Bingo

From a scathing editorial in today’s Wall Street Journal (my emphasis):

The Senate made history Tuesday when Mike Pence became the first Vice President to cast the deciding vote for a cabinet nominee.

The nominee is now Secretary of Education Betsy DeVos. The vote came after an all-night Senate debate in a futile effort by Democrats to turn the third Republican vote they needed to scuttle the nomination on claims that the long-time education reformer isn’t qualified. Republicans Lisa Murkowski and Susan Collins had already caved, so Mr. Pence had to cast the 51st vote to confirm Mrs. DeVos.

She can now get on with her work, but this episode shouldn’t pass without noting what it says about the modern Democratic Party. Why would the entire party apparatus devote weeks of phone calls, emails and advocacy to defeating an education secretary? This isn’t Treasury or Defense. It’s not even a federal department that controls all that much education money, most of which is spent by states and local school districts. Why is Betsy DeVos the one nominee Democrats go all out to defeat?

The answer is the cold-blooded reality of union power and money. The National Education Association and the American Federation of Teachers are, along with environmentalists, the most powerful forces in today’s Democratic Party. They elect Democrats, who provide them more jobs and money, which they spend to elect more Democrats, and so on. To keep this political machine going, they need to maintain their monopoly control over public education.

Mrs. DeVos isn’t a product of that monopoly system. Instead she looked at this system’s results—its student failures and lives doomed to underachievement—and has tried to change it by offering all parents the choice of charter schools and vouchers. Above all, she has exposed that unions and Democrats don’t really believe in their high-minded rhetoric about equal opportunity. They believe in lifetime tenure and getting paid.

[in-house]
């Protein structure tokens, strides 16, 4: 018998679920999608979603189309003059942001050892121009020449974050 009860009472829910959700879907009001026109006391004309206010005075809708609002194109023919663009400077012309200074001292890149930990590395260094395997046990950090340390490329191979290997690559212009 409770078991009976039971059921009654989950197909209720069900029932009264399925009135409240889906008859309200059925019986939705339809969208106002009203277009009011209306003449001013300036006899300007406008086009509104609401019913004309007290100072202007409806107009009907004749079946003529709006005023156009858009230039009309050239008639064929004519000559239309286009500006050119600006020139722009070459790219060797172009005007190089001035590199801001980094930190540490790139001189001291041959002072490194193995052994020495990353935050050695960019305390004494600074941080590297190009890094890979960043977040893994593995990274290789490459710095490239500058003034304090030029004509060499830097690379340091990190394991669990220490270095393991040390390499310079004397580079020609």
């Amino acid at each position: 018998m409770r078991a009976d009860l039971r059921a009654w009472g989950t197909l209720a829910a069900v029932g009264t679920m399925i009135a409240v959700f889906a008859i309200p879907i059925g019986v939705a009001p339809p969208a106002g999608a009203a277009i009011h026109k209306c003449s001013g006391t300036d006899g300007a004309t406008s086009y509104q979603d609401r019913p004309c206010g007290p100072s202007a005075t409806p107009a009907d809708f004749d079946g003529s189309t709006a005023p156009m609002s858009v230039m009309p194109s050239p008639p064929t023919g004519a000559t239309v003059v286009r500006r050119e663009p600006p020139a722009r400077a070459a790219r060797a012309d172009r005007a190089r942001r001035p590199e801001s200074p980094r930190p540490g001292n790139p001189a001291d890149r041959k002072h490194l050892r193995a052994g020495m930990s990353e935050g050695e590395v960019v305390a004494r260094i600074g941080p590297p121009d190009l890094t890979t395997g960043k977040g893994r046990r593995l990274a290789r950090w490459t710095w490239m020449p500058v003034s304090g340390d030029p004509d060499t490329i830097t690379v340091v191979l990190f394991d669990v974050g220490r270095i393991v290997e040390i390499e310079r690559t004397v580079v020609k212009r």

The article is behind the paywall, but if you use an “incognito” browser and Google the title — “The Real Democratic Party” — you should be able to read it.

I should say also that this is not to suggest in any way that the same sort of thing doesn’t happen on the Republican side as well; of course it does. It is an obvious and inherent liability of our system of government. What should also be obvious is that the bigger that government is, and the more powerful it is, the more it attracts — and welcomes — such unholy arrangements, and the more pernicious they become to the general welfare.

If we are to continue to embrace this form of democracy, then the only good answer to the problem is to curtail the size and power of the Federal apparatus itself. You would think that would be as plain as day — so why does it never happen? Because among the many inherent liabilities of complex representative democracies is that the Leviathan always seeks its own growth, with the political class generally acting in the role of parasitic symbiotes. (I’ll take this opportunity to recommend two books: Crisis and Leviathan, by Robert Higgs, and The Dictator’s Handbook: Why Bad Behavior is Almost Always Good Politics, by Bruce Bueno de Mesquita and Alastair Smith.)

It is not easy to see a way out of this trap.

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